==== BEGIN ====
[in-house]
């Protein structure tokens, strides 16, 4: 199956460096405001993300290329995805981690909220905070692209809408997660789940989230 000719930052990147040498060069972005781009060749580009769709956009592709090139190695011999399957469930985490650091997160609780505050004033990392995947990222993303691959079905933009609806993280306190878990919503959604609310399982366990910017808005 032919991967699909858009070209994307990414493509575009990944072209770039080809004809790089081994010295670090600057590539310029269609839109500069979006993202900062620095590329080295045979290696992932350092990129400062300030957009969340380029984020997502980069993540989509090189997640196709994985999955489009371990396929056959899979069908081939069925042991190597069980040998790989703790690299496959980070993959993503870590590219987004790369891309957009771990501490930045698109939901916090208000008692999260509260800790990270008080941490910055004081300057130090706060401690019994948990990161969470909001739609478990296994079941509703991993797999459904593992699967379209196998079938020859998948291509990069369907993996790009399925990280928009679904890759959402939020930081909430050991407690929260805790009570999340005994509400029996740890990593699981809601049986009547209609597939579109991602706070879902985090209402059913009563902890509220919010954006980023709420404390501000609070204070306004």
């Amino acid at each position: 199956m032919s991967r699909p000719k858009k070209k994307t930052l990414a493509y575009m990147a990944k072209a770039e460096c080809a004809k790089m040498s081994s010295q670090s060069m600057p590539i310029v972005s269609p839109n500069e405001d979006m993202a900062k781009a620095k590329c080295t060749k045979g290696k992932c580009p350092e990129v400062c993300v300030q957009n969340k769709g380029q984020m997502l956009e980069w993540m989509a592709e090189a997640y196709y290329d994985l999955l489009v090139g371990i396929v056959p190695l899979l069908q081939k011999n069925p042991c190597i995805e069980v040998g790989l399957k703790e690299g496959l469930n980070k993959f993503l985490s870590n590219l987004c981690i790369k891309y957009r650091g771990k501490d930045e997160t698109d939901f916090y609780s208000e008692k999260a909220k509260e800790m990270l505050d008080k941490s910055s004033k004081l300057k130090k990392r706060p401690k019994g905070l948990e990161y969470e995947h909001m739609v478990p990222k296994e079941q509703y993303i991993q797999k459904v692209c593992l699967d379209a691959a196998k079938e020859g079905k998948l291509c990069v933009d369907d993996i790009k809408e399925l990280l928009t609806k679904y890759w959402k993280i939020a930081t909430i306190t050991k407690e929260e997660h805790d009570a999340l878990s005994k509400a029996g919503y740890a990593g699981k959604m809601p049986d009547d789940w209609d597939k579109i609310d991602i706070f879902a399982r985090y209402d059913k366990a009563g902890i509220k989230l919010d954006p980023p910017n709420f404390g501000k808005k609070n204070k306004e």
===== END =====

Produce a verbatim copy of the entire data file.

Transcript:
[in-house]
């Protein structure tokens, strides 16, 4: 199956460096405001993300290329995805981690909220905070692209809408997660789940989230 000719930052990147040498060069972005781009060749580009769709956009592709090139190695011999399957469930985490650091997160609780505050004033990392995947990222993303691959079905933009609806993280306190878990919503959604609310399982366990910017808005 032919991967699909858009070209994307990414493509575009990944072209770039080809004809790089081994010295670090600057590539310029269609839109500069979006993202900062620095590329080295045979290696992932350092990129400062300030957009969340380029984020997502980069993540989509090189997640196709994985999955489009371990396929056959899979069908081939069925042991190597069980040998790989703790690299496959980070993959993503870590590219987004790369891309957009771990501490930045698109939901916090208000008692999260509260800790990270008080941490910055004081300057130090706060401690019994948990990161969470909001739609478990296994079941509703991993797999459904593992699967379209196998079938020859998948291509990069369907993996790009399925990280928009679904890759959402939020930081909430050991407690929260805790009570999340005994509400029996740890990593699981809601049986009547209609597939579109991602706070879902985090209402059913009563902890509220919010954006980023709420404390501000609070204070306004």
């Amino acid at each position: 199956m032919s991967r699909p000719k858009k070209k994307t930052l990414a493509y575009m990147a990944k072209a770039e460096c080809a004809k790089m040498s081994s010295q670090s060069m600057p590539i310029v972005s269609p839109n500069e405001d979006m993202a900062k781009a620095k590329c080295t060749k045979g290696k992932c580009p350092e990129v400062c993300v300030q957009n969340k769709g380029q984020m997502l956009e980069w993540m989509a592709e090189a997640y196709y290329d994985l999955l489009v090139g371990i396929v056959p190695l899979l069908q081939k011999n069925p042991c190597i995805e069980v040998g790989l399957k703790e690299g496959l469930n980070k993959f993503l985490s870590n590219l987004c981690i790369k891309y957009r650091g771990k501490d930045e997160t698109d939901f916090y609780s208000e008692k999260a909220k509260e800790m990270l505050d008080k941490s910055s004033k004081l300057k130090k990392r706060p401690k019994g905070l948990e990161y969470e995947h909001m739609v478990p990222k296994e079941q509703y993303i991993q797999k459904v692209c593992l699967d379209a691959a196998k079938e020859g079905k998948l291509c990069v933009d369907d993996i790009k809408e399925l990280l928009t609806k679904y890759w959402k993280i939020a930081t909430i306190t050991k407690e929260e997660h805790d009570a999340l878990s005994k509400a029996g919503y740890a990593g699981k959604m809601p049986d009547d789940w209609d597939k579109i609310d991602i706070f879902a399982r985090y209402d059913k366990a009563g902890i509220k989230l919010d954006p980023p910017n709420f404390g501000k808005k609070n204070k306004e």